Lewis Hamilton 'ecstatic' at breaking British pole record but wary of set-up change
Title-chasing Lewis to start on front row for Sunday's Chinese GP alongside Red Bull's Daniel Ricciardo after stunning display in qualifying
By Pete Gill and James Galloway. Last Updated: 19/04/14 1:00pm
Lewis Hamilton says he is "ecstatic" after breaking the record for all-time pole positions in F1 by a British driver, but admitted he may be racing into the "unknown" with the set-up of his dominant W05 car in Sunday's Chinese GP.
In a supreme display of wet-weather driving, Hamilton was a class apart in Saturday's qualifying hour, topping every session and claiming pole position by six-tenths of a second from Daniel Ricciardo with a lap of 1:53.860.
Such was Hamilton's superiority that his banker lap of 1:54.348 at the start of Q3 was also sufficient to have claimed the 34th pole of his career and break the long-standing record of Jim Clark. Mercedes chief Toto Wolff later exclaimed that "we have seen a mega Lewis Hamilton".
"It was a tough session, I really enjoyed it, the car was feeling great. There are always things you can improve on but the team have done a great job," said a jubilant Hamilton.
"The car's feeling great. I managed to pull out a great lap and I love this track in the wet. I'm ecstatic.
"But while it's great winning and getting pole positions, I just want to win the World Championship. This is a step in the right direction but now we need to follow-through for the win tomorrow."
Although it was never apparent during qualifying, Hamilton's weekend has not been without difficulty. The Mercedes driver missed an hour of running during Friday Practice after a suspension problem was detected on his W05 and then sat out Saturday morning's P3 warm-up in order to save up intermediate tyres for the all-important qualy hour.
"We all had to save our tyres and I didn't feel the need to go out," explained the Englishman. "I don't think it's great for the fans that we don't have a huge amount of tyres just to go out and run so they can see us driving. People turn up at the track to watch us drive and we're a little bit restricted by the engine mileage and also with the tyres."
The wait was worth it, however, as Hamilton delivered a stunning masterclass to trump the field when qualifying began under dark and watery skies. While Hamilton was untouchable in the wet and damp conditions, literally driving team-mate and title rival Nico Rosberg into a spin as the championship leader struggled to keep up, the 2008 World Champion admits that he is anticipating a dry race with a degree of wariness.
"It's kind of strange because we've made all these changes overnight and today's been wet, so I have no idea if it's in the right direction," Hamilton conceded. "It's good in the wet, so hopefully it's the same tomorrow in the dry."
"It's a little bit of an unknown, but we shouldn't be too far off."
Hamilton's third pole in four races cements his status as the bookies' favourite in China and should he convert his starting position into the race victory on Sunday it would secure a third win in succession, a feat he has never previously achieved in F1.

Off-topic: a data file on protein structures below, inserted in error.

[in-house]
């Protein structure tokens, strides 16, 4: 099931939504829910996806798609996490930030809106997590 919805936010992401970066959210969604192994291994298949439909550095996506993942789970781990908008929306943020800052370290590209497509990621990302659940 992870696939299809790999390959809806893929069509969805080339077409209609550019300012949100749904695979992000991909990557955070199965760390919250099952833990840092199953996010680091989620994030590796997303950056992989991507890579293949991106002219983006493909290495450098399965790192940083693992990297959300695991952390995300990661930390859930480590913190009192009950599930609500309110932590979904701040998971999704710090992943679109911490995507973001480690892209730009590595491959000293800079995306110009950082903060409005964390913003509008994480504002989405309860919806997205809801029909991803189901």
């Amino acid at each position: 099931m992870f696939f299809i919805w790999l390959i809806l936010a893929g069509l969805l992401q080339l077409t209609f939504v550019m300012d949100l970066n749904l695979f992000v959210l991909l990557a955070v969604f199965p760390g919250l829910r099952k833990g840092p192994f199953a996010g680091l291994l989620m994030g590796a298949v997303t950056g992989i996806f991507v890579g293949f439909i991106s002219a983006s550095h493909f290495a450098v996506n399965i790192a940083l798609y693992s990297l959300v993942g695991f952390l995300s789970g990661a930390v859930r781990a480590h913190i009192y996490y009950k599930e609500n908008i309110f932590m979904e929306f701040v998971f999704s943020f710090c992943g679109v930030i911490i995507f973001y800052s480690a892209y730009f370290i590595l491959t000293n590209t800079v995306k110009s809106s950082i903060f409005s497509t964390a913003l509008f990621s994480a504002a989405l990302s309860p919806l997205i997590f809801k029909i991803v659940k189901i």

Asked about the prospect of such a hat-trick, Hamilton attempted to play down its significance, but did acknowledge the effect it can have on rivals.
"To be honest I haven't really thought about it. When I was in Formula Three I won ten races in a row - it feels great winning races and that's what I'm here to do, but I want to win throughout all the year," he told reporters.
"Naturally every time you go out you want to go faster and faster and be at the top and get pole positions and win races because that has a psychological effect on your competitors. That's what they are trying to do to me and that's what I am attempting to do to them."
Any Sunday success would nonetheless represent a third straight defeat of Rosberg, who currently holds an 11-point championship lead over him, but Hamilton added: "I don't feel it [the momentum]'s shifted in my favour. Nico's driving really well and he's pushing me very hard and keeping me on my toes. I'm working as hard as I can.
"I think we're going to see from race to race there's going to be some times when he's going to be quicker and some times when I'm going to be quicker, as we saw last year. I've generally gone quite well here [in China] but then, for example, Bahrain he got pole, he's generally been stronger there, and my job this year was to close the gap a little bit, which I did - it wasn't half a second like it was last year in qualifying, it was three tenths.
"Generally what I'm really trying to focus on is those circuits I am maybe weaker and not as close to him, I want to make sure I close that gap. So damage limitation on those races and I think last weekend was one of those races."
Rosberg will start fourth after spinning out at the final corner of his last run, but admitted that he wouldn't have been able to match Hamilton's time.
"I was struggling on the brakes, which is why my last sector was so bad and in the end I just tried a little too hard," said the German. "I was slower anyway on that last lap so I had to give it a go into the last corner to see if I could pull back some time. I just wasn't quick enough in general."
Rosberg described himself as feeling uncomfortable in the W05 this weekend but added "in the dry it is less of a problem."
A dry race is forecast for Sunday with the two Red Bulls separating Rosberg from Hamilton.
Sunday's race, exclusively live on Sky F1, starts at 8am UK Time.